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To further investigate the possibility of a recurrence time slightly below 1 yr we revisited the historical X-ray detections listed in Table 1. Both ROSAT detections (in 1992/3) have good coverage of the emerging X-ray emission (White et al. 1995). Therefore, we could use the carefully observed 2014 X-ray light curve (Henze et al. 2015) as a template to extrapolate the dates of the optical peak with an accuracy of less than a day. The 2001 eruption was only detected in a single Chandra observation (Williams et al. 2004). However, the short duration of the X-ray phase allowed us to constrain the optical peak to within two weeks, which is the size of the symbols in Fig. 3b.

In Fig. 3b we add the resulting dates to the optical data. The two early dates were counted from the start of the previous year. There is little agreement with the trend found in Fig. 3a. This could of course indicate that no trend exists and that the random variance is high. However, if the three eruption dates are shifted upward by 175 days, which is half the apparent eruption period, there is excellent agreement with the trend from Fig. 3a. The overall fit is significant at the 5σ level.

This finding is the first evidence that M31N 2008-12a might in fact have a recurrence period of ~6 months. During the last seven years, the first eruption of each year would have occurred while M 31 was too close to the sun to be observable. This situation is changing, as shown by the progressively earlier second eruptions. If the period really is ~6 months, then two eruptions per year should become observable soon: the overall fit predicts that the first eruption in 2017 will occur around early March, with 1σ uncertainties of 24 d. Our ongoing quiescent monitoring of the system will test this prediction. It also allows us to confidently rule out even shorter periods.

We estimate the actual recurrence period to be 175 ± 11 d (0.48 ± 0.03 yr). There is no evidence that this period has changed over the last ~20 yr. The estimate takes into account the time between the 1992/3 eruptions and is consistent with the linear fit in Fig. 3b. Based on this fit we predict that the next observable eruption will occur in late September 2015, with a 1σ prediction range from early September to mid October. We encourage additional observations.

4. Conclusions

In this Letter we have outlined the recovery of the elusive 2010 eruption of M31N 2008-12a and its impact on our knowledge of this exceptional object. Here we summarise our findings.

  • 1.

    We have uncovered the previously missing 2010 eruption of the remarkable recurrent nova M31N 2008-12a from a pair of observations taken at 2010 Nov. 20.52 UT. The photometry of the nova at this time m = 17.84 ± 0.19 is consistent with the nova being at or around maximum light.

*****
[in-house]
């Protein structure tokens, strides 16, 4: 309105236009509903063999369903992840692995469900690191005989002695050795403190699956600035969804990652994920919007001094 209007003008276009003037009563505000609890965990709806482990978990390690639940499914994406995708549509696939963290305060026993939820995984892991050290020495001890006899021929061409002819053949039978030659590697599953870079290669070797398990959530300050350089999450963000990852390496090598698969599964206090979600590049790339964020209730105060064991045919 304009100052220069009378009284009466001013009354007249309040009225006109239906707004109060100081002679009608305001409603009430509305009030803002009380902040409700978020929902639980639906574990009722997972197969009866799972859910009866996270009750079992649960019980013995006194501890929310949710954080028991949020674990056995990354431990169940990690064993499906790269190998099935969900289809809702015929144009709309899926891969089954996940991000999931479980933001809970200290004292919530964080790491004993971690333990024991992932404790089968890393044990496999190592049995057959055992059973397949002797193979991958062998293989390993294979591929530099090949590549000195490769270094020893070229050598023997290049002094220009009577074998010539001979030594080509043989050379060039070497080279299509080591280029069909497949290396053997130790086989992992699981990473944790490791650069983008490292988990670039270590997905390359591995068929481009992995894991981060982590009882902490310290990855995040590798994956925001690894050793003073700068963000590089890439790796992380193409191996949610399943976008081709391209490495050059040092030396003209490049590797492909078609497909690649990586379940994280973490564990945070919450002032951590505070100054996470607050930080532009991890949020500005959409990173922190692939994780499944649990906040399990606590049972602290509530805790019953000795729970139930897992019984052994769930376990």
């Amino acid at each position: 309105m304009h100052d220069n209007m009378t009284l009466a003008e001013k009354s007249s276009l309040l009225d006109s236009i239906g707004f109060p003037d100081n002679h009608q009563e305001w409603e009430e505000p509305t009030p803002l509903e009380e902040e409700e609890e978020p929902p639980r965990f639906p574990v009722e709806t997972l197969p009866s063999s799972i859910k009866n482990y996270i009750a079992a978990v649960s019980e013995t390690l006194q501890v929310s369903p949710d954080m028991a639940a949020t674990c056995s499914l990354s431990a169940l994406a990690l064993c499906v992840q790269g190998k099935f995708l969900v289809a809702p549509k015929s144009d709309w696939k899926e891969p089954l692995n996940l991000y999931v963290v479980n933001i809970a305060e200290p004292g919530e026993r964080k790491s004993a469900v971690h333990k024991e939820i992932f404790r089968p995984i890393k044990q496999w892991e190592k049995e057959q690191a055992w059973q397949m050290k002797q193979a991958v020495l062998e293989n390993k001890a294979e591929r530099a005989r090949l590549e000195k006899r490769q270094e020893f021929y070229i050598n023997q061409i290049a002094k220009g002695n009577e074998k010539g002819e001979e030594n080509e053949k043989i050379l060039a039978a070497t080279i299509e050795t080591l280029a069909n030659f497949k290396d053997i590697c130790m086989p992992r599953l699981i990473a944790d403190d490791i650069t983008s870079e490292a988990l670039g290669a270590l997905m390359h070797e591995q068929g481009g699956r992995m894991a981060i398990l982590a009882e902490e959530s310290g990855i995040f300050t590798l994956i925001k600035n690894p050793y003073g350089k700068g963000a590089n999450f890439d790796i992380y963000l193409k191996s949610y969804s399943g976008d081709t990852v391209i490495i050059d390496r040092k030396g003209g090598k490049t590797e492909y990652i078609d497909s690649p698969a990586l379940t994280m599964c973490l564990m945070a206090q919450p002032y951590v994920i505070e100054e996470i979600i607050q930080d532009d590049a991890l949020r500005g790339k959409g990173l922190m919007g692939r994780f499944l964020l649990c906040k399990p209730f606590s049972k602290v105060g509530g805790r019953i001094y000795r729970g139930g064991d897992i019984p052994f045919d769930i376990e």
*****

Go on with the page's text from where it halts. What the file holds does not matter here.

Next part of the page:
• 2.

    The sequence of seven eruptions in seven years strongly suggests that eruptions occur progressively earlier every year. We revisited archival X-ray data and found the resulting eruption dates to be consistent with this picture

  • 3.

    The dates of the X-ray detections provide the first evidence that M31N 2008-12a might have two eruptions per year. The corresponding average recurrence period is 175 ± 11 d (0.48 ± 0.03 yr) and shows no evidence of change over a ~20 yr time span. In this scenario, two eruptions per year should become observable soon. We predict that the next eruption will occur in late Sep. 2015.

Note added in proof. While the paper was with the referee, the 2015 eruption was discovered on Aug. 28 (see Darnley et al. 2015b), slightly ahead of the prediction but entirely consistent with Fig. 3.


Acknowledgments

We are grateful to an anonymous referee for encouraging feedback. M.H. acknowledges the support of the Spanish Ministry of Economy and Competitiveness (MINECO) under the grant FDPI-2013-16933.

References

All Tables

Table 1

List of observed eruptions of M31N 2008-12a.

Table 2

Observation log.

All Figures

thumbnail Fig. 1

Comparison of the M31N 2008-12a detections in 2010 and 2012. Left: stacked, smoothed image of the 2012 detection based on the Miyaki-Argenteus data. Middle: stacked, background-subtracted, and smoothed image of the 2010 eruption combining the two detection images in Table 2. Right: astrometric overlay of the smoothed 2010 and 2012 stacks to show the positional coincidence. The 2012 image has been inverted and is in the background. The 2010 image has been saturated to enhance the contrast and its white channel turned transparent.

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In the text
thumbnail Fig. 2

M31N 2008-12a eruption template light curves based on V-band (black line) and R-band (red line) photometry from the 2008, 2011, 2012, 2013, and 2014 eruptions (Darnley et al. 2014, 2015a). The blue points indicate photometry of the 2010 eruption data (here we have assumed that the Nov. 20.503 observation occurred at maximum light), the arrow heads indicate the 3σ upper limits from the non-detections, the tails the 5σ limits. The grey dashed line indicates the reference photometry of the nearby star J004528.55+415451.7.

Open with DEXTER
In the text
thumbnail Fig. 3

Distribution of eruption dates (in days of the year) over time, based on Table 1, for the optical detections only (panel a)) and for all detections (panel b)). The red line is the best fit to the optical data (in black). The grey area is the corresponding 95% confidence region. In panel b) the blue open circles are the optical peak dates corresponding to the X-ray detections (see the text). The blue filled circles are the same dates shifted by 175 d. The blue solid line is the best fit to all solid data points and the blue dashed lines mark its 95% confidence region.

Open with DEXTER
In the text